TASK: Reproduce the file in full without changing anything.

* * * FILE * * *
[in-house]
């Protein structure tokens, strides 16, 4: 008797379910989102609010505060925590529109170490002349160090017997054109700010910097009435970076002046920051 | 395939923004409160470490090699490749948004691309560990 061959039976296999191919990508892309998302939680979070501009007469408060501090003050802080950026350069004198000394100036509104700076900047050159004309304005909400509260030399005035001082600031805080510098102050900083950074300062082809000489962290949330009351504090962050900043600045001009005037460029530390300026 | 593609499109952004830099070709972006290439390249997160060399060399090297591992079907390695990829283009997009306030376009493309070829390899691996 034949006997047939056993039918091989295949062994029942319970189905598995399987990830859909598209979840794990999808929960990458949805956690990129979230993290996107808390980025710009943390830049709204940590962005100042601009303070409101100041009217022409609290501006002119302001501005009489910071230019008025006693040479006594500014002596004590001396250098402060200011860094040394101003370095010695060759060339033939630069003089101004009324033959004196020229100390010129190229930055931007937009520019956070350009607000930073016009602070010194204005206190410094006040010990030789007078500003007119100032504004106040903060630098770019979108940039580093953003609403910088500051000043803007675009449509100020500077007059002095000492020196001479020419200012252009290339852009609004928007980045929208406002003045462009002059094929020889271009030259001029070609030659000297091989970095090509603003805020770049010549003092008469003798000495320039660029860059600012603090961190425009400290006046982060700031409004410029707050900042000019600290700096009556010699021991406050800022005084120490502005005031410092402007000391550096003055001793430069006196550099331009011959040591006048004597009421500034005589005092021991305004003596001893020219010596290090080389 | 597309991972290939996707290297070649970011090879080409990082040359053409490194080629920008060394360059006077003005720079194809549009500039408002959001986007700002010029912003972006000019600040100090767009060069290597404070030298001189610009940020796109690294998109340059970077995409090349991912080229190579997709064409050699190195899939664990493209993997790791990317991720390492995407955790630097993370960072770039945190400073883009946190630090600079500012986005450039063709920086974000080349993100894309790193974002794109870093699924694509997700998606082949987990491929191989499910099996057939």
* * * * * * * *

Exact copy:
[in-house]
């Protein structure tokens, strides 16, 4: 008797379910989102609010505060925590529109170490002349160090017997054109700010910097009435970076002046920051 | 395939923004409160470490090699490749948004691309560990 061959039976296999191919990508892309998302939680979070501009007469408060501090003050802080950026350069004198000394100036509104700076900047050159004309304005909400509260030399005035001082600031805080510098102050900083950074300062082809000489962290949330009351504090962050900043600045001009005037460029530390300026 | 593609499109952004830099070709972006290439390249997160060399060399090297591992079907390695990829283009997009306030376009493309070829390899691996 034949006997047939056993039918091989295949062994029942319970189905598995399987990830859909598209979840794990999808929960990458949805956690990129979230993290996107808390980025710009943390830049709204940590962005100042601009303070409101100041009217022409609290501006002119302001501005009489910071230019008025006693040479006594500014002596004590001396250098402060200011860094040394101003370095010695060759060339033939630069003089101004009324033959004196020229100390010129190229930055931007937009520019956070350009607000930073016009602070010194204005206190410094006040010990030789007078500003007119100032504004106040903060630098770019979108940039580093953003609403910088500051000043803007675009449509100020500077007059002095000492020196001479020419200012252009290339852009609004928007980045929208406002003045462009002059094929020889271009030259001029070609030659000297091989970095090509603003805020770049010549003092008469003798000495320039660029860059600012603090961190425009400290006046982060700031409004410029707050900042000019600290700096009556010699021991406050800022005084120490502005005031410092402007000391550096003055001793430069006196550099331009011959040591006048004597009421500034005589005092021991305004003596001893020219010596290090080389 | 597309991972290939996707290297070649970011090879080409990082040359053409490194080629920008060394360059006077003005720079194809549009500039408002959001986007700002010029912003972006000019600040100090767009060069290597404070030298001189610009940020796109690294998109340059970077995409090349991912080229190579997709064409050699190195899939664990493209993997790791990317991720390492995407955790630097993370960072770039945190400073883009946190630090600079500012986005450039063709920086974000080349993100894309790193974002794109870093699924694509997700998606082949987990491929191989499910099996057939």